what ails india
this is the result of urge of contributing some thing. this article was written in 2007 and the incidents described were discussed in the papers. they are no longer remembered. but i believe the idea outlined in the article is still relevant.
so here it is.
What ails India
Kewal Krishan Sethi
Some days back ((April 16, 2007), about 40 to 50 persons belonging to Hindu Rashtra Sena, an unknown organization, attacked the offices of Star India and ransacked the reception and the parking area. Some forty vehicles were damaged besides the equipment in the reception area. Some security guards and a news editor were also injured. The volunteers of Hindu Rashtra Sena were protesting against the Star India giving protection to a couple who had fled from Surat. A Muslim boy had eloped with a sixteen years old Hindu girl and come to Mumbai on bike. They straight away went to Star India who, gleefully, broadcast the news. (Girl being a minor, a case of kidnapping has since been registered and the girl sent back to her parents).
The couple, in seeking assistance to their romance, was influenced by another news item which was being broadcast for the previous three or four days. In this incident a Muslim boy and a Sindhi Hindu girl from Bhopal had fled to Mumbai and married. The Sindhi Samaj in Bhopal had, as a consequence to this, imposed restrictions on the Sindhi girls. They were asked not to use the mobile phones and not to appear in public without their faces covered. The TV channel interviewed a large number of people regarding this couple and the subsequent orders of the Samaj. Of course the persons who sided with such restrictions, including women, were ridiculed as being against individual freedom, of being backward looking and being 'Hindu Talibans'. No wonder that the couple from Surat also expected to be treated as heroes by the TV channel and hence sought their assistance.
Another incidence occurred on the day preceding the one on which the Surat couple escaped to Mumbai. There was a function involving truck drivers who were to be told about the hazards of AIDS. The function was attended, or rather led, by actress Shilpa Shetty (of racist remarks in a reality show fame ) and an American actor Richard Gere. The two kissed on the dais, not just a peck as the custom is, but a long and passionate kiss. There was no provocation for such an act except that Richard Gere felt like it. This drew protests from the workers of the Shiv Sena who labelled this action against the Indian traditions. They burnt the effigies of Shilpa Shetty. The protests occurred in Varanasi, Delhi and Indore.
Before we close the narrative part, we would like to describe an incidence in Bangaluru. Infosys had invited President to a function in the premises. It is the protocol that at the time of the arrival and departure of the President, the National Anthem is sung. Instead of National Anthem being sung, instrumental music of the Anthem was played. The Infosys chief Narayan Murthy explained that there were foreigners present and they did not want to embarrass them. Of course he said that if some body is offended by this lack of protocol, he is sorry. But it is to be noted that he did not admit that what he did was wrong. There were protests against this incident but the defenders termed the persons objecting to this as 'hyper nationalists'.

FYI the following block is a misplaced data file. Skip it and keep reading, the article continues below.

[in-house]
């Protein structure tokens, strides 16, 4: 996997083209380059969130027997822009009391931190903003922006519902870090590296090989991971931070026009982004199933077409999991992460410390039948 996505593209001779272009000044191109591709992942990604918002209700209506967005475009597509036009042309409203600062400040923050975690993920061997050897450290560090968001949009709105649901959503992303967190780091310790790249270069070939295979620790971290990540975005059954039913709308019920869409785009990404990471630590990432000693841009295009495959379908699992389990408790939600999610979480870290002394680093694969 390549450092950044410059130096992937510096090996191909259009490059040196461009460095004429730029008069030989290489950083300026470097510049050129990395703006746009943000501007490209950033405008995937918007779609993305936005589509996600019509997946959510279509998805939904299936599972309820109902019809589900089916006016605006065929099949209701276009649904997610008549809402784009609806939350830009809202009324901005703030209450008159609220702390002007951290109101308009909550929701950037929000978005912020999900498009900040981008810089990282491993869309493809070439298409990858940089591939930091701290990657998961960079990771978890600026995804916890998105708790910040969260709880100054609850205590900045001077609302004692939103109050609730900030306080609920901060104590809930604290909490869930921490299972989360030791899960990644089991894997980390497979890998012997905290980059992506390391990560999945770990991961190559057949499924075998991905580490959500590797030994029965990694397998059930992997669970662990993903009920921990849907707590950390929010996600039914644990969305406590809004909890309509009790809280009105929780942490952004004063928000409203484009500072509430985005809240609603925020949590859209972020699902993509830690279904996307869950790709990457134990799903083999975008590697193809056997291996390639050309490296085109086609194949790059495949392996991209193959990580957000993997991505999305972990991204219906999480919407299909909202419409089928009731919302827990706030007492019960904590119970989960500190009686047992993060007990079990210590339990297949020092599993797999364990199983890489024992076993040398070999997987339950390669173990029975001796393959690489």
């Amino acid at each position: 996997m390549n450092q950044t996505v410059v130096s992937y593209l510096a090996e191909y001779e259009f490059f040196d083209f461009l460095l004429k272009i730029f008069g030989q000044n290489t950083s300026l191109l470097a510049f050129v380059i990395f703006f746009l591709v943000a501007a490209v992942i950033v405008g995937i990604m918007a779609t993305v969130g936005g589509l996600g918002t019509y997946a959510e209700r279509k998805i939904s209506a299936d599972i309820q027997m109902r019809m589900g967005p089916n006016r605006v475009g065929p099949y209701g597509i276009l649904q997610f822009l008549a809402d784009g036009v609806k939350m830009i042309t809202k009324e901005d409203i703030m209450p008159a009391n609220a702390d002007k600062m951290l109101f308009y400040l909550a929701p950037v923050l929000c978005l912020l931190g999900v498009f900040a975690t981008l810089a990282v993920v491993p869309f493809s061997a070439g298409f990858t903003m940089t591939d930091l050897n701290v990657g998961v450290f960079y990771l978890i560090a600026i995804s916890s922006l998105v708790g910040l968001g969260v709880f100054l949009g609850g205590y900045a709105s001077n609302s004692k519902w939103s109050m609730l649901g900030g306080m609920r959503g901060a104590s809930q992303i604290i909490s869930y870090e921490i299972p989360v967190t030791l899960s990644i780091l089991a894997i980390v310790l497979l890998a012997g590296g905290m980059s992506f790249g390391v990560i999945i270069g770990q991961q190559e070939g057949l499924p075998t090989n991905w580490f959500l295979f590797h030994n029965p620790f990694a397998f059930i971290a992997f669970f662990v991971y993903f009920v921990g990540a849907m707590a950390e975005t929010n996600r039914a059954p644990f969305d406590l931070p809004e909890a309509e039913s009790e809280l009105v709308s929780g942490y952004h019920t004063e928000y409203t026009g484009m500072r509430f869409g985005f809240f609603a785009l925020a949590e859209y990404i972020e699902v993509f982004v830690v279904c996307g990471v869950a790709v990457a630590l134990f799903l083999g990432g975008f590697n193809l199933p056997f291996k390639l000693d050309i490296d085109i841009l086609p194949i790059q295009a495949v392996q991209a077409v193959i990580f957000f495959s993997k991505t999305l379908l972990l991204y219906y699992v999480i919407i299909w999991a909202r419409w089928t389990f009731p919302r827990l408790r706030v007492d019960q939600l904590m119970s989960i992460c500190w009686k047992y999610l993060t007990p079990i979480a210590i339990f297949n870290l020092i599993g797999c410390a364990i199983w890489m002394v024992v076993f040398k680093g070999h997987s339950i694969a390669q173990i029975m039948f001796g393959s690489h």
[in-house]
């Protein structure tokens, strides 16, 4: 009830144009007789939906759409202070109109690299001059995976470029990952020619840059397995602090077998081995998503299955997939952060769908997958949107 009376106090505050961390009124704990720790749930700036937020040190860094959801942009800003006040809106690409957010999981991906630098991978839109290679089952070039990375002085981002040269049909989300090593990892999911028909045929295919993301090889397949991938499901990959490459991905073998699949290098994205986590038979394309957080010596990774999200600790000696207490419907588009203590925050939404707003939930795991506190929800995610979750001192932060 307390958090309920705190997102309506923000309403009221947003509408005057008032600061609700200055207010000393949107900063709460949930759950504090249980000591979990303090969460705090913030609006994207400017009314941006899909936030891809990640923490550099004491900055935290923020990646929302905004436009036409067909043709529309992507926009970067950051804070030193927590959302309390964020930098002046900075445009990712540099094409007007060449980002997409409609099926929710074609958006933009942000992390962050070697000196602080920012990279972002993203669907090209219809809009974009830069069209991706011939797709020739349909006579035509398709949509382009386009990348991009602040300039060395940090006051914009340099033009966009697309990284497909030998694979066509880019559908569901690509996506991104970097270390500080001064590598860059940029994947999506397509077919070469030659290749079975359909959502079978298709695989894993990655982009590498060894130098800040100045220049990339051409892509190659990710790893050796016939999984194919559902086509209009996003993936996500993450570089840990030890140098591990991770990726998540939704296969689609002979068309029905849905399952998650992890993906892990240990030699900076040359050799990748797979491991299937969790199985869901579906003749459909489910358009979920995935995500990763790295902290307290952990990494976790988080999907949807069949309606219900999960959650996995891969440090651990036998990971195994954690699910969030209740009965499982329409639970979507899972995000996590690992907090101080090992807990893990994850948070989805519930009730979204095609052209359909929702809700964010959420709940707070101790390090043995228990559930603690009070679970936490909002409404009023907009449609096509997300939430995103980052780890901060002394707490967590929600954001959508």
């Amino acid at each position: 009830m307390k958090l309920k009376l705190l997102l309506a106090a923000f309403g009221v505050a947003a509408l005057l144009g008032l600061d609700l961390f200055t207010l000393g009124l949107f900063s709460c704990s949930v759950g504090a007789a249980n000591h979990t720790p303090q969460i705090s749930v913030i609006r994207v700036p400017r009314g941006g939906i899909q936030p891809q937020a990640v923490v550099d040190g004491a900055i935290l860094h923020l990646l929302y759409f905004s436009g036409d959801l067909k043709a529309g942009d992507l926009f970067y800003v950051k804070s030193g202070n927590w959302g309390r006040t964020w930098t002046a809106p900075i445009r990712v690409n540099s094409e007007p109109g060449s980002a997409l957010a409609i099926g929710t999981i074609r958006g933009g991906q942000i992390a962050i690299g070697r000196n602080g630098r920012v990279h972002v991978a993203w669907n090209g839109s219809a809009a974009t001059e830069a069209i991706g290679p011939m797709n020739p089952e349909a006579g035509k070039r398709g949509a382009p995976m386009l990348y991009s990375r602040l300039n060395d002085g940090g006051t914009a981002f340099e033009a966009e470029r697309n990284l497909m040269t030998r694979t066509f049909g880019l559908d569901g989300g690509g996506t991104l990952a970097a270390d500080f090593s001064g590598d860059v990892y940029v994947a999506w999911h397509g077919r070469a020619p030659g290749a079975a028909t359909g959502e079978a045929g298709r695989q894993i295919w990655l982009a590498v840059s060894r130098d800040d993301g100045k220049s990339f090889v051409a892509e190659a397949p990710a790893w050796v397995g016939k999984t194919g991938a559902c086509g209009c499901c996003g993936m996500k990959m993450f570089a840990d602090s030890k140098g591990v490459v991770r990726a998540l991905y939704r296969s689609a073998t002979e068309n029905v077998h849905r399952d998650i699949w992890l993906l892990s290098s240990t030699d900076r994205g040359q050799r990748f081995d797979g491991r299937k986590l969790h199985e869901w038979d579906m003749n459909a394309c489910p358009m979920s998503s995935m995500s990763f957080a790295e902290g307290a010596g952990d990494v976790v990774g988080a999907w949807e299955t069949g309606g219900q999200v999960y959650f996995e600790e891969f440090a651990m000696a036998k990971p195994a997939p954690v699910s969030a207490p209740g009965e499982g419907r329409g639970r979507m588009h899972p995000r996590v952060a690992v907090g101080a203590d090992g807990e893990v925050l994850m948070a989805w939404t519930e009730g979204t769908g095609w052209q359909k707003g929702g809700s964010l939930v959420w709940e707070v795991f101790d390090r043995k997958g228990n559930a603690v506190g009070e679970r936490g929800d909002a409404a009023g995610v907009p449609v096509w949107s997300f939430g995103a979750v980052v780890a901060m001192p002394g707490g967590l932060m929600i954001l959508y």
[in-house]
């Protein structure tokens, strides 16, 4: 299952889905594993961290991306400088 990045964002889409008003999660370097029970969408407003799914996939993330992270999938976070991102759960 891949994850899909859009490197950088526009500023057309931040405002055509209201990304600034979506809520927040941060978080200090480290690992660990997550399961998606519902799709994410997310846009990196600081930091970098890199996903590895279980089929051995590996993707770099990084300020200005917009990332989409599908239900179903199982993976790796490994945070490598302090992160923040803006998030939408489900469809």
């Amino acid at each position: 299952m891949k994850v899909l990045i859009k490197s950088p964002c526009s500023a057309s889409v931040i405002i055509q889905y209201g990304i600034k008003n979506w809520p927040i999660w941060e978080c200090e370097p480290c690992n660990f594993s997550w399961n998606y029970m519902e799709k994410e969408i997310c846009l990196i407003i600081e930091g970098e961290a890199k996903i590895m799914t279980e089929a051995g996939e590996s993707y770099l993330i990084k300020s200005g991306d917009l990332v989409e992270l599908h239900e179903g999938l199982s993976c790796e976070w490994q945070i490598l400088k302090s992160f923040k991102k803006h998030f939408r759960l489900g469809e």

Who, in his senses, would endorse the action of the so called defenders of Hindu faith who attacked Star offices. Who would endorse the action of the protagonists of the cause of culture in destroying public property. The entire media and the so called intelligentsia has risen in unity to condemn these actions. Their views would be shared by all the right thinking persons. Yet the episodes described above require some introspection.
Just what is the meaning of the words 'Indian Taliban' and ' hyper nationalism', the terms coined by the critics in relation to those protesting against the events or their coverage by the media. 'Taliban' is obviously the spin off from the Talibans of Afghanistan. Their intolerance of non Muslims is legendary. The Hindus, some of them staying for over a century in that country, were obliged to wear yellow dress so that they could be identified. Discrimination was the rule. The destruction of centuries old Budhha statues were the declared Governmental achievements of the Taliban. Just what has been done by the protagonists of the present agitation (leaving aside the misguided or the deliberately mischievous elements masquadering as agents of the opposition to the incidents) to deserve this phrase of condemnation. Has any body called upon the non Hindus to identify themselves every time they appear in public? Has any body called for their boycott in any walk of life? Is there a ruling that they can not attend the same institutions as the majority community? In Bhopal, all that has been done is to impose some restrictions on their own members, not on those of other religion. How can this be called persecution?
The trouble really is that a set of persons have assumed themselves to be the bearers of the right concepts of progress, of freedom, of human rights and so on. Their view is that every individual, whoever he be, has the right to do what he pleases, when he wants it, how he wants it and why he wants it. The others have no right to interfere or even to take offence to such activities. The individual is the only arbiter of his actions.
But do these people live up to their model, their own stated principles? The answer is no. Should any one else differ from their views, he is condemned as enemy of freedom, a danger to the liberty of others. they simply have no tolerance for the views of any body except themselves. There was one interview with a woman from Bhopal. She was defending the decision to impose the restrictions on the Sindhi girls. She was repeatedly interrupted and asked provocative questions. 'Don't you think that this means that the girls will have no independent thinking on any subject' was one of the statements. Why 'any subject' ? Was the edict, right or wrong, covered everything under the sun? What made the anchor say so? Another comment was that 'when the entire world is speaking of the freedom of the women, why are you taking away the freedom'. Were the women being asked not to go to the schools, not to go out without covering themselves from head to foot, not to go unaccompanied any where, not to study in schools and colleges, not to work in the offices just as the Talibans in Afghanistan had said of all the women, Muslim or otherwise. What was the nature of freedom, they had in mind. This was not specified. But obviously, what they had in mind was a preconceived notions of what constitutes freedom.